[Page 41]

[FRAGMENT] IX.

THOU askest, fair daughter of the isles! whose memory is preserved in these tombs? The memory of Ronnan the bold, and Connan the chief of men; and of her, the fairest of maids, Rivine the lovely and the good. The wing of time is laden with care. Every moment hath woes of its own. Why seek we our grief from afar? or give our tears to those of other times? But thou commandest, and I obey, O fair daughter of the isles!

CONAR was mighty in war. Caul was the friend of strangers. His gates were open to all; midnight darkened not on his barred door. Both lived upon the sons of the mountains. Their bow was the support of the poor.

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CONNAN was the image of Conar's soul. Caul was renewed in Ronnan his son. Rivine the daughter of Conar was the love of Ronnan; her brother Connan was his friend. She was fair as the harvest-moon setting in the seas of Molochasquir. Her soul was settled on Ronnan; the youth was the dream of her nights.

RIVINE, my love! says Ronnan, I go to my king in Norway* Supposed to be Fergus II. This fragment is reckoned not altogether so ancient as most of the rest.. A year and a day shall bring me back. Wilt thou be true to Ronnan?

RONNAN! a year and a day I will spend in sorrow. Ronnan, behave like a man, and my soul shall exult in thy valour. Connan my friend, says Ronnan, wilt thou preserve Rivine thy sister? Durstan is in love with the maid;[Page 43] and soon shall the sea bring the stranger to our coast.

RONNAN, I will defend: Do thou securely go. He went. He returned on his day. But Durstan returned before him.

GIVE me thy daughter, Conar, says Durstan; or fear and feel my power.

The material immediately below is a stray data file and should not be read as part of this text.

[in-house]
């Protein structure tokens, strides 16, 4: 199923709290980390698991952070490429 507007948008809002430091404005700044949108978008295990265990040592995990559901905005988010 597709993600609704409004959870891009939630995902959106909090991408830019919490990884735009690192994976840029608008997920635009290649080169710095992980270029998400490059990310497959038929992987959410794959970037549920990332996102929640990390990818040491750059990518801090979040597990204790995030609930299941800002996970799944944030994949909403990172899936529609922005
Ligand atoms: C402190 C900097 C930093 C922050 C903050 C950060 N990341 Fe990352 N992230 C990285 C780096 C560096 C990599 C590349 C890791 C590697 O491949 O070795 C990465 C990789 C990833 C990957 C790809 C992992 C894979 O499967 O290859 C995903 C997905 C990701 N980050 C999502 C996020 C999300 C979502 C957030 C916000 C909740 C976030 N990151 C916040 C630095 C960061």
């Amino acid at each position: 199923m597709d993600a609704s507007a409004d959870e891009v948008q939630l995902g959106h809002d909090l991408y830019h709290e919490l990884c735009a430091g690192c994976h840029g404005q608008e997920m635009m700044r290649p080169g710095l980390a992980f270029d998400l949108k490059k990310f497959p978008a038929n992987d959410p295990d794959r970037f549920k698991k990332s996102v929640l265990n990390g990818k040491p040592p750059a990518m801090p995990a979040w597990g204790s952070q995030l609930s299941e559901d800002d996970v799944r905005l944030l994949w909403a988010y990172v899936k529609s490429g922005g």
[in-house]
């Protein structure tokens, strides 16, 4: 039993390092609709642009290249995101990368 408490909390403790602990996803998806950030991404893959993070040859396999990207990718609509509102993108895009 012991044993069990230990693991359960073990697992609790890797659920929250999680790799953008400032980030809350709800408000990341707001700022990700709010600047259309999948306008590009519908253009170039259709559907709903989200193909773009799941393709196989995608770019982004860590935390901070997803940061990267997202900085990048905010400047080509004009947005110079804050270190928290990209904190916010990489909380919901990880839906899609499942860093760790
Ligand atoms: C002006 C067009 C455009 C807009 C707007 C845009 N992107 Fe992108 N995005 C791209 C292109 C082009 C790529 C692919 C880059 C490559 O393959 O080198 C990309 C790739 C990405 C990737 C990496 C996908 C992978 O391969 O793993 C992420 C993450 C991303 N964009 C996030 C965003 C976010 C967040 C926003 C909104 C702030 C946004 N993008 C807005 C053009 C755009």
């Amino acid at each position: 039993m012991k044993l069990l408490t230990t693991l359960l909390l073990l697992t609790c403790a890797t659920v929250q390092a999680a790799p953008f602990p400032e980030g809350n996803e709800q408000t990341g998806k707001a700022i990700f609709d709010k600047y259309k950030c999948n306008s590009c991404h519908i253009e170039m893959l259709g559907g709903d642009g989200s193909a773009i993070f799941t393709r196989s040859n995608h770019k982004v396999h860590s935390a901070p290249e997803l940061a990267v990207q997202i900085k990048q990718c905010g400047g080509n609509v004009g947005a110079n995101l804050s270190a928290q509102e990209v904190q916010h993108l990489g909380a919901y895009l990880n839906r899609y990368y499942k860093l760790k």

HE who dares attempt my sister, says Connan, must meet this edge of steel. Unerring in battle is my arm: my sword, as the lightning of heaven.

RONNAN the warriour came; and much he threatened Durstan.

BUT, faith Euran the servant of gold, Ronnan! by the gate of the north shall Durstan this night carry thy fairone away. Accursed, answers Ronnan,[Page 44] be this arm if death meet him not there.

CONNAN! faith Euran, this night shall the stranger carry thy sister away. My sword shall meet him, replies Connan, and he shall lie low on earth.

THE friends met by night, and they sought. Blood and sweat ran down their limbs as water on the mossy rock. Connan falls; and cries, O Durstan, be favourable to Rivine! And is it my friend, cries Ronnan, I have slain? O Connan! I knew thee not.

HE went, and he fought with Durstan. Day began to rise on the combat, when fainting they fell, and expired. Rivine came out with the morn; and O what detains my Ronnan! She saw him lying pale in his blood; and her brother lying pale by his side. [Page 45]What could she say? what could she do? her complaints were many and vain. She opened this grave for the warriours; and fell into it herself, before it was closed; like the sun snatched away in a storm.

THOU hast heard this tale of grief, O fair daughter of the isles! Rivine was fair as thyself: shed on her grave a tear.

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    Title (in Source Edition): [FRAGMENT] IX.
    Themes:
    Genres: prose poem; imitation; translation; paraphrase; fragment

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    Fragments of ancient poetry, collected in the Highlands of Scotland, and translated from the Galic or Erse language. Edinburgh: printed for G. Hamilton and J. Balfour, 1760, pp. 41-45. 70p.; 8⁰. (ESTC T83707; OTA K068251.000) (Page images digitized by National Library of Scotland — licensed under a CC Attribution-Noncommercial-Share Alike 2.5 UK: Scotland license.)

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    The text has been typographically modernized, but without any silent modernization of spelling, capitalization, or punctuation. The source of the text is given and all editorial interventions have been recorded in textual notes. Based on the electronic text originally produced by the ECCO-TCP project, this ECPA text has been edited to conform to the recommendations found in Level 5 of the Best Practices for TEI in Libraries version 3.0.